Music Reboot, an audio film by Sunil Koshy, tells a story entirely through songs
From the word go, everything about this album is different. Different perhaps means ambitious. It has the best of musicians — Keith Peters, Alwyn Fernandes, Faiyaz Khan, Arun Kumar and more; the best lyricist of our times — Jayant Kaikini; and it has a innovative and lively illustration for its jacket — the protagonist of the album Suko driving a scooty, with a tanpura perched on his legs and modern gizmos peeping from his backpack. The back of the cover with a comic strip of the storyline talks about finding inner peace in a world filled with mundane activities. And how is that achieved — for Suko, it’s through music. Reboot is the story of Suko, it’s also a musical narrative, and it’s singer Sunil Koshy’s musical journey. It comes with a nostalgic experience — as you listen to Reboot , you are reminded of the soundtrack of films that used to be popular in the 1980s.
The album has six songs, and most of them are in a mixed musical idiom. While some are lively, and some plaintive, one finds that they are overloaded with “contemporariness”. It’s a laudable experiment, but it could have been done with a bit more feel and less sound.
Excerpts from a conversation with Sunil Koshy. What are your musical inspirations?
I am inspired by any piece of music which takes me to a different world, be it Indian or Western classical. It could also be the film compositions of Salil Choudhary, Jaidev, Naushad, R.D. Burman, Ilaiyaraja, A.R. Rahman, Vidyasagar and others. When it comes to singing I am inspired by Yesudas, Rafi, Kishore, SPB and Hariharan, and many others from the international music scene.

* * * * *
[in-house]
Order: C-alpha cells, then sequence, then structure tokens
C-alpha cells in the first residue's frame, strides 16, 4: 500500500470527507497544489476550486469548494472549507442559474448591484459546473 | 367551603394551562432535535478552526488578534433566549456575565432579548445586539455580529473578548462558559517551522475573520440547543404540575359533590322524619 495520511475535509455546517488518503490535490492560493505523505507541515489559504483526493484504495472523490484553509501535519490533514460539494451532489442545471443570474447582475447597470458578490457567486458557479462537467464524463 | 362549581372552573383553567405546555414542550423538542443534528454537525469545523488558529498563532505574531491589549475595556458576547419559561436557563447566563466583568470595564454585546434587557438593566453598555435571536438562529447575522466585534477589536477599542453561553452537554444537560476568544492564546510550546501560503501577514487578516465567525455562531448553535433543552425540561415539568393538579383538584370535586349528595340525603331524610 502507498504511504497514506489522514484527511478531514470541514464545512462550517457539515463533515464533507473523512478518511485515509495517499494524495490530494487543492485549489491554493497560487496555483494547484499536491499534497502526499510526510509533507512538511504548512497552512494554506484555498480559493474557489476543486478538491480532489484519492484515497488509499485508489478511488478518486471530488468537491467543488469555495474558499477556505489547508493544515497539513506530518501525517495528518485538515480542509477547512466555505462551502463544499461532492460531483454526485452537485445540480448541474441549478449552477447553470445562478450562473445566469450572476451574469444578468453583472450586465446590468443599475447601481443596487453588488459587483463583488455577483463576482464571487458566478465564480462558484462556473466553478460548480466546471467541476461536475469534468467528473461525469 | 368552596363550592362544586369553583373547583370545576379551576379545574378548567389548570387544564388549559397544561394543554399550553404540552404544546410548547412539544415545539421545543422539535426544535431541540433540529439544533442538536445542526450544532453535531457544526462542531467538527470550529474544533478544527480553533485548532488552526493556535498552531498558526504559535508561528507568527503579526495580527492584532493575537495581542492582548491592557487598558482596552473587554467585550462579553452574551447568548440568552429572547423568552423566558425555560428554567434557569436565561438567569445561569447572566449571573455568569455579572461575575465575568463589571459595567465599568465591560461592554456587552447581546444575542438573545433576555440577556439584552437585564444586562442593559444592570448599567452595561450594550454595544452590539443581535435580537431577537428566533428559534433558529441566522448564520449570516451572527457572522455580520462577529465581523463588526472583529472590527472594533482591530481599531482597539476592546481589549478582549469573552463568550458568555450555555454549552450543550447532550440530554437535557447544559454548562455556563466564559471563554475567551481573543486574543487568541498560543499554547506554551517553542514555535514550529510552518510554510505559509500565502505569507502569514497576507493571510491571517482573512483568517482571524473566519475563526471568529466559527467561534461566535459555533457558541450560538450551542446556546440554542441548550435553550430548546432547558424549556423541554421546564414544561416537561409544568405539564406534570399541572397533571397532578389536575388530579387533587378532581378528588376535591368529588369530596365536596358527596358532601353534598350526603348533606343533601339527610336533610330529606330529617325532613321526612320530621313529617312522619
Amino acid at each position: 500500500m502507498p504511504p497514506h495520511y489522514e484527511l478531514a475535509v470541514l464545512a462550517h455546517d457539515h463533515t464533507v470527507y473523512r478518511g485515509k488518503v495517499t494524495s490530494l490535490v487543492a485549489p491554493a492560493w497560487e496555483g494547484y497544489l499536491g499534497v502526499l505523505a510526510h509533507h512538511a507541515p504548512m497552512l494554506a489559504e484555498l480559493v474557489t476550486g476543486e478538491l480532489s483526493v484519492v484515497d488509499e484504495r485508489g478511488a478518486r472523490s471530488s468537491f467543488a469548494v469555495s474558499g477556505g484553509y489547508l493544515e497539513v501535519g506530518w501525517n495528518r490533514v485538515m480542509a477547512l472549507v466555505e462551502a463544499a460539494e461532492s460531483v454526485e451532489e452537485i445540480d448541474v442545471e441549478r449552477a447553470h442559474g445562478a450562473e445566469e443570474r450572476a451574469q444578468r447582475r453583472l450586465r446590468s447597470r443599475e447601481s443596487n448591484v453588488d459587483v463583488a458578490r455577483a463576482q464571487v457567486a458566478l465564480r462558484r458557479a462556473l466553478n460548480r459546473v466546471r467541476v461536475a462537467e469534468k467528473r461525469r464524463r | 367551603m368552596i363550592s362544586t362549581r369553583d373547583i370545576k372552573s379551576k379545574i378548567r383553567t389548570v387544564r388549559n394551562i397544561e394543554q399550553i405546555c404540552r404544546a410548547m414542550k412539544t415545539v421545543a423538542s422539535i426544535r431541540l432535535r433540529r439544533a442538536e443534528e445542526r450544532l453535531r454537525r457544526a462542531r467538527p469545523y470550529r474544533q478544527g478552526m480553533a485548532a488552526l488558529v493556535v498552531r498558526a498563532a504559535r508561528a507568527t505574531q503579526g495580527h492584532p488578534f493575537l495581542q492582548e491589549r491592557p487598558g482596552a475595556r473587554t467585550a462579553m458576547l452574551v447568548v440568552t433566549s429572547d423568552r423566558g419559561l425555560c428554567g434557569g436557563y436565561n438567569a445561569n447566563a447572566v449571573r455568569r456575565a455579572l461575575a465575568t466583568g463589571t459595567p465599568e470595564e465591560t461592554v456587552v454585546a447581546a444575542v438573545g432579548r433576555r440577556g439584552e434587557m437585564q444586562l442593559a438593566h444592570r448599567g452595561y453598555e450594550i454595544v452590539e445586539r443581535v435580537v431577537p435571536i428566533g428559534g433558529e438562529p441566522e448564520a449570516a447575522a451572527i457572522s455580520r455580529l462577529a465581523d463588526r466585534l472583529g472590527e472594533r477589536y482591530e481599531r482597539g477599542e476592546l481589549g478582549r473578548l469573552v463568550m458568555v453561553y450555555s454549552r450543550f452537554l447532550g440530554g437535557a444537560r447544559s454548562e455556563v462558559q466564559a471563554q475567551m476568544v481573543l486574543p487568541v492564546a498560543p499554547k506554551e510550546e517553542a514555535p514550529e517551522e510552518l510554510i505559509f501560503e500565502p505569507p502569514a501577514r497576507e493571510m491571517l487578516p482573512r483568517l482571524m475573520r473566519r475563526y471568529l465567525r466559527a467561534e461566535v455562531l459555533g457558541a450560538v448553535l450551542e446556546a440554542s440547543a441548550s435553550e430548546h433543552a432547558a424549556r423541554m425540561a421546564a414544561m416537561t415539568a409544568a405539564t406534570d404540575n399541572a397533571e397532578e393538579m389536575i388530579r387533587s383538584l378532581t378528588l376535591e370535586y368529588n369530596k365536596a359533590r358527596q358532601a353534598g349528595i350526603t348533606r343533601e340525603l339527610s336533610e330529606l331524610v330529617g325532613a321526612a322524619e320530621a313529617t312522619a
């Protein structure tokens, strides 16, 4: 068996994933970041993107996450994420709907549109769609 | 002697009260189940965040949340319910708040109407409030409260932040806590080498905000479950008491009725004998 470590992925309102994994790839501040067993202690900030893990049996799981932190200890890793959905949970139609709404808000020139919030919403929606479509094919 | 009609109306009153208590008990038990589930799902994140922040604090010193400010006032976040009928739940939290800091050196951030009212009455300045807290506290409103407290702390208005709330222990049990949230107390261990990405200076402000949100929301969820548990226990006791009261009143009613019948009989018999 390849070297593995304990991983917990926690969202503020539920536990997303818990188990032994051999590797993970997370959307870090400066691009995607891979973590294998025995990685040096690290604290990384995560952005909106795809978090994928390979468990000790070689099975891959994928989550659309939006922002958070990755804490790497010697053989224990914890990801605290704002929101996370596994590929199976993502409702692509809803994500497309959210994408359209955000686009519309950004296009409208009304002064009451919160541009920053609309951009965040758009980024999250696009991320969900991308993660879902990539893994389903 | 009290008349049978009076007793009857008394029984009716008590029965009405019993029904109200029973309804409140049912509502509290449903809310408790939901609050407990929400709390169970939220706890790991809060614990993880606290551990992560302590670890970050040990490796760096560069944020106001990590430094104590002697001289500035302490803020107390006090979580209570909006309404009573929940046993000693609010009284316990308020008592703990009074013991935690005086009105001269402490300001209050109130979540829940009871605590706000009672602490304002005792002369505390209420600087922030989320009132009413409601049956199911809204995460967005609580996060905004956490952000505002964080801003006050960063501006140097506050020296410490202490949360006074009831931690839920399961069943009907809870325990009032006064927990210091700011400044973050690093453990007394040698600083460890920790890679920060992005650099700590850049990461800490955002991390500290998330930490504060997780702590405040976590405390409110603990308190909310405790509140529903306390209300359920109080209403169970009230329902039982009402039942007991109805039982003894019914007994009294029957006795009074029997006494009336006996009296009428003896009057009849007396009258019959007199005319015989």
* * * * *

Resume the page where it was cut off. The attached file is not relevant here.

What led to the making of this CD?
I wanted to make something that is contemporary and relate to people. Being a techie, I decided to make a musical that would tell the story of a techie. I strongly believe music is a powerful medium of expression. Through Reboot , India’s first audio film, I wanted to rediscover the power of sound, to prove that a story could also be told through only sounds. Besides, the film helped realise my dream of working with greats such as Keith Peters, Alwyn Fernandes, Maxwell, Ustad Faiyaz Khan, and Jayant Kaikini.
The CD obviously is a mish-mash of several genres. Was it deliberate? Or is that your natural musical idiom?
This CD tells a story, and the songs mark different phases in the life of Suko, the protagonist, and celebrate his distinctly different moods. The opening college song belongs to the 1980s pop with electric guitar leads to create that nostalgic effect, and the celebration of landing in the U.S could best be expressed through reggae, with the use of bass guitars and trumpets. Similarly, the other songs were designed to give the listener a new experience. I also wanted the songs to sound different from the contemporary film music. Hence the use of different instruments and genres to suit the mood.
It has this unusual FM radio format. Were you targeting a specific crowd?
This is an audio film, an attempt to tell a story entirely through sounds, predominantly music interspersed with short dialogues. The radio format came in when we realised we needed a narrator for the whole story. Also, radio stations have not been supporting non-filmi (independent) music. Hence we thought of our own little show.
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